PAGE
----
Hi Kishtik, I'm afraid that you have it reversed. Once the theorists 'create' something to 'find', only then can the 'technicians' develope the technology to actually 'discover' what the 'theorists' have... 'created'. It has always been such. First something must 'exist' in the 'mental realm' before becoming 'apparent' in the 'physical'.

Last edited: Sep 30, 2005
8. Sep 30, 2005

### Locrian

Supersymmetry is absolutely not a novel prediction of string theories, nor could its testing be considered a test of string theories.

9. Nov 29, 2005

### metacristi

Superstring theories, at least the current versions, definitely incorporate supersymmetry counting as a novel prediction. The real problem, as I've explained also above, is that its possible corroboration ('confirmation' without assesing also that the theory is more probable to be true) cannot be considered a crucial experiment. Which is totally another thing. Anyways there is no sufficient reason now to say that superstring theories are not scientific. Even in the mere Popperian account. Let's better see what the future can bring to us...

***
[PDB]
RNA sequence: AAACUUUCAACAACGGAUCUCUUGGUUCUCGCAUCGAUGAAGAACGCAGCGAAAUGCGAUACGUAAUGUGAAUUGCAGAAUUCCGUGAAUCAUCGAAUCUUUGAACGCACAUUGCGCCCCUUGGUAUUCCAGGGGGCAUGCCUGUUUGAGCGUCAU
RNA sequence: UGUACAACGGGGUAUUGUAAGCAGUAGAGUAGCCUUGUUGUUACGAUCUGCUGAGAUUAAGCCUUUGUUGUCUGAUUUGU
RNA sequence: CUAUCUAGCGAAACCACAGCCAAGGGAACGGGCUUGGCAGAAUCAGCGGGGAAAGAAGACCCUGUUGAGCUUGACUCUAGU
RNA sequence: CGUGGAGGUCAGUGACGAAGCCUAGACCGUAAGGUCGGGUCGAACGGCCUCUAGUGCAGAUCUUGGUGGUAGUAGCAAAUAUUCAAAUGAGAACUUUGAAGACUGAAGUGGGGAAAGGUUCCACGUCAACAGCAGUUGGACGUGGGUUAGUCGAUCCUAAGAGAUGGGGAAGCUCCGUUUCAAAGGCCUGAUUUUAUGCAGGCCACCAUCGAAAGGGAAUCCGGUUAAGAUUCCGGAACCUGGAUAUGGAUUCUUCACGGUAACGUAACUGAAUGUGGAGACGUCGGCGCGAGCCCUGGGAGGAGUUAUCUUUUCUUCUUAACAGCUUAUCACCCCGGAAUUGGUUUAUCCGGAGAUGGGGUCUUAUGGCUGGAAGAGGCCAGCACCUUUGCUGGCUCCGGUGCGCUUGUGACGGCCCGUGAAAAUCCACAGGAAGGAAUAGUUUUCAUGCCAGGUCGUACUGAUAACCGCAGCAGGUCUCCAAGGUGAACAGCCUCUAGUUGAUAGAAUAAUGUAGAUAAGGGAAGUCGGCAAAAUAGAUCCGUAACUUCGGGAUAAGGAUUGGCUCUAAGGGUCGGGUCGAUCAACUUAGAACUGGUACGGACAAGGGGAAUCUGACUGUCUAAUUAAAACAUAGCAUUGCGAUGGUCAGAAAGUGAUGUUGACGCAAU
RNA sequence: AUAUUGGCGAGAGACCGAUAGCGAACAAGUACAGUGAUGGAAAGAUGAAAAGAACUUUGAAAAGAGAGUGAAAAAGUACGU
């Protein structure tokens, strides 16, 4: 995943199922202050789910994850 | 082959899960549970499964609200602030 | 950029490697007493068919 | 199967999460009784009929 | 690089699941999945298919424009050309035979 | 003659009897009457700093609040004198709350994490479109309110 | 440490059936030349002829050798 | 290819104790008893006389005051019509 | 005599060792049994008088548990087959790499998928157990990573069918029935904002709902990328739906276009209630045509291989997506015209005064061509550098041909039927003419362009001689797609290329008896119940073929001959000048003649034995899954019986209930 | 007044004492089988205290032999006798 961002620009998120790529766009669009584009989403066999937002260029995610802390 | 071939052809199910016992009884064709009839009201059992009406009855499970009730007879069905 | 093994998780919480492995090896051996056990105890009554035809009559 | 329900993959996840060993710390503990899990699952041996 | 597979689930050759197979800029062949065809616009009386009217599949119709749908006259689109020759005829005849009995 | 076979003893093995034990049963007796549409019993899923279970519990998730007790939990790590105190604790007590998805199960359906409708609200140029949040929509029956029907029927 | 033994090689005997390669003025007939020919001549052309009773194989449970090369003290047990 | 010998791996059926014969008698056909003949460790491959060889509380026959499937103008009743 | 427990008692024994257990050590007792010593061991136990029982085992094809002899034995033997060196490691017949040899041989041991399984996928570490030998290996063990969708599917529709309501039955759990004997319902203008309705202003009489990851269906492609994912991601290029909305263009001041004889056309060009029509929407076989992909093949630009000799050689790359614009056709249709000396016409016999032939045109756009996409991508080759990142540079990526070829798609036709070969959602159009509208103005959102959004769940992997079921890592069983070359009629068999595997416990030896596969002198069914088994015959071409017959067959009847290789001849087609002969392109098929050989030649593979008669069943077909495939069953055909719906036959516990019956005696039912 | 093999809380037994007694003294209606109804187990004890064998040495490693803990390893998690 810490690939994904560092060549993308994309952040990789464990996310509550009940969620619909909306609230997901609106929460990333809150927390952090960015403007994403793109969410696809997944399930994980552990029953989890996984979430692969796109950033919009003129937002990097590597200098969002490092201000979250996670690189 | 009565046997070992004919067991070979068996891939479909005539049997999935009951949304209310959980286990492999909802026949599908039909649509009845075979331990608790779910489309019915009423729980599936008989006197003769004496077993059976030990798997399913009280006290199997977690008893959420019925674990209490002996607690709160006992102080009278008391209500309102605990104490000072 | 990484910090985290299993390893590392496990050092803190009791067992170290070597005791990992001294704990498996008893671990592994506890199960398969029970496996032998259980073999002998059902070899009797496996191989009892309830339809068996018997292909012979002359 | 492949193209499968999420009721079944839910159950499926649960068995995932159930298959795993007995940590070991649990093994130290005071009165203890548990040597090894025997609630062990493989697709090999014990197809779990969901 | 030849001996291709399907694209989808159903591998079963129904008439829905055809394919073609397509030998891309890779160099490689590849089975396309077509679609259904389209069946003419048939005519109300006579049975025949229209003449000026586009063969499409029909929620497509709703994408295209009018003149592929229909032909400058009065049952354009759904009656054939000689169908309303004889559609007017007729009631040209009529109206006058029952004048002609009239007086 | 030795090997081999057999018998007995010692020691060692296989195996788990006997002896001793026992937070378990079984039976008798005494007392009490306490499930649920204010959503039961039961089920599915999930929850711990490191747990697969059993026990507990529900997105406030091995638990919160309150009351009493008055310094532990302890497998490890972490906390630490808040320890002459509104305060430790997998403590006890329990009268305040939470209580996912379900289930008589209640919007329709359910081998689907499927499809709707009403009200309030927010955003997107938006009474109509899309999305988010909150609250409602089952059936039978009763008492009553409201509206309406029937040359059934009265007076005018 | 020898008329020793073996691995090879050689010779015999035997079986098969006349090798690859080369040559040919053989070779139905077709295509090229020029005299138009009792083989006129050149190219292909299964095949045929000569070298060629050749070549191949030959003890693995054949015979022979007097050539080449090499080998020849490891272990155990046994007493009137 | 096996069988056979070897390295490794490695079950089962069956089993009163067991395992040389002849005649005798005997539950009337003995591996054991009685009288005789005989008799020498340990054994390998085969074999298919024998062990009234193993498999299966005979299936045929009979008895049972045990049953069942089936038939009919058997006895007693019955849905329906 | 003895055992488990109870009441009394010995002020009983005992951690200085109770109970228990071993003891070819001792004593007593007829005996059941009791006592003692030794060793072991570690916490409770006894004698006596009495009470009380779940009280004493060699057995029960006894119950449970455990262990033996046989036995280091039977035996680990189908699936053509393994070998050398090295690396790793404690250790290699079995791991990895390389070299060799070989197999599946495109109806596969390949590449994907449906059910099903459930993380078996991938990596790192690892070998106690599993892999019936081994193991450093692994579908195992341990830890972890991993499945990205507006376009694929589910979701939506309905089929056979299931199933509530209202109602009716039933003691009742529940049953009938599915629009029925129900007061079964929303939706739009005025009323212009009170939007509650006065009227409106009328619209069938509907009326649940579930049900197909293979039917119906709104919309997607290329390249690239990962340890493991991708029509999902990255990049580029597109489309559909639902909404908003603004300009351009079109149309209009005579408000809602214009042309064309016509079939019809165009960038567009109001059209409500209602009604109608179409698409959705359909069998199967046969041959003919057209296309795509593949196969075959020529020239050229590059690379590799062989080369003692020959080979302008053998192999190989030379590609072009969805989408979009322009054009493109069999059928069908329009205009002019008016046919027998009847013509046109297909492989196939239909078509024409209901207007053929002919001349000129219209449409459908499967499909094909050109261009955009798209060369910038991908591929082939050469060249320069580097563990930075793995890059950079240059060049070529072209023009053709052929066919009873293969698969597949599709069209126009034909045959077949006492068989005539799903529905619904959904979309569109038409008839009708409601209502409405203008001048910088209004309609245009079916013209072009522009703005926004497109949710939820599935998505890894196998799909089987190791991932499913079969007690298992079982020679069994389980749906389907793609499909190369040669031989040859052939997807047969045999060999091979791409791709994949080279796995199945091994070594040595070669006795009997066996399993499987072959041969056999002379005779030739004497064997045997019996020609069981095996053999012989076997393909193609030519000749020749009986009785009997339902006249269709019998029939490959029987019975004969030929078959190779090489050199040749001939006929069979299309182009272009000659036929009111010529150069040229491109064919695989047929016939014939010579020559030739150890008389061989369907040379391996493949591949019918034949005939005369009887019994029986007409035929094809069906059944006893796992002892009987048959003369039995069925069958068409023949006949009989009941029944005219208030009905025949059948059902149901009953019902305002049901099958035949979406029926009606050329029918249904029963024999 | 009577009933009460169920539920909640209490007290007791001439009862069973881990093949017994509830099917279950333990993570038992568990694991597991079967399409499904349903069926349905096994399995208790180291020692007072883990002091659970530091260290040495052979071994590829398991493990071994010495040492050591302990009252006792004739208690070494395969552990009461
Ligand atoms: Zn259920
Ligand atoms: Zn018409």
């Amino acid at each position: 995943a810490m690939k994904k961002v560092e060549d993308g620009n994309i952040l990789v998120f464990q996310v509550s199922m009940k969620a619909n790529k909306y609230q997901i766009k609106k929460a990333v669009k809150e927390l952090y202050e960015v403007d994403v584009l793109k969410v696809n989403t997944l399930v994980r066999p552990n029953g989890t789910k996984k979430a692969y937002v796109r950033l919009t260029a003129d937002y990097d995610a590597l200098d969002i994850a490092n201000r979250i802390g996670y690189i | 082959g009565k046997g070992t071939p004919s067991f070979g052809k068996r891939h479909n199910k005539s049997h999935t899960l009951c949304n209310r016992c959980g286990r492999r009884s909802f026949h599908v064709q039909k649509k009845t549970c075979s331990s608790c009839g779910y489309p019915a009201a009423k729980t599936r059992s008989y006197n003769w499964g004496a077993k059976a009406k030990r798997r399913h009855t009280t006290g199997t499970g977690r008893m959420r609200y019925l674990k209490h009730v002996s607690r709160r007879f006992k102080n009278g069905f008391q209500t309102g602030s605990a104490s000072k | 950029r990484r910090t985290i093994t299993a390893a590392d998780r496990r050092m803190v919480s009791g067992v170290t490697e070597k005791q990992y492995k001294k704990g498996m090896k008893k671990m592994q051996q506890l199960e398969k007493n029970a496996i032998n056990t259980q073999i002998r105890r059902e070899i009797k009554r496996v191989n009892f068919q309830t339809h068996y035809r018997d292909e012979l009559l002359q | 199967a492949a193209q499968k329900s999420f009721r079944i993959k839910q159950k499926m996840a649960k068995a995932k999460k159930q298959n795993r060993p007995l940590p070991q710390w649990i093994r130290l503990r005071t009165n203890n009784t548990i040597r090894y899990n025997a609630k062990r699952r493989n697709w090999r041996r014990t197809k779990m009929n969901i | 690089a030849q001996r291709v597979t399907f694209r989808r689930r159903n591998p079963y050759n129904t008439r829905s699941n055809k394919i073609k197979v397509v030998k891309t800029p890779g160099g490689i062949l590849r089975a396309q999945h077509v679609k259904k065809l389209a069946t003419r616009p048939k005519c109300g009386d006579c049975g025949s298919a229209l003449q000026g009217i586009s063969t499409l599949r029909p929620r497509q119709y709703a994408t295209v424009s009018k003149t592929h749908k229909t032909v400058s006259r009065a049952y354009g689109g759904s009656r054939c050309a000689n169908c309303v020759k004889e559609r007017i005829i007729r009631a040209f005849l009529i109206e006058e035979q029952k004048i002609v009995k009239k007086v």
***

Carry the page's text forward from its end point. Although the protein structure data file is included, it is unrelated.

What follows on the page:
Last edited: Nov 29, 2005
10. Nov 29, 2005

Staff Emeritus
Superstring theories imply supersymmetry, but so do non-superstring theories like GUT and the MSSM (minimal supersymmetric model), both non-stringy extensions of the standard model with supersymmetry. The new LHC collider at CERN is expected to be able to say yea or nay on supersymmetry; the nay would falsify superstrings, but the yea would not be evidence for it, according to standard logic.

There are versions of string physics that do not use supersymmetry; bosonic string theory is one, and there was an early version of superstring fermionic theory that didn't use full-bore supersymmetry but used Grassmann variables in expressing the length of the string (I learned this from Krauss's new book Hiding in the Mirror). And then there's string field theory which is a whole new ball park.

11. Nov 29, 2005

### metacristi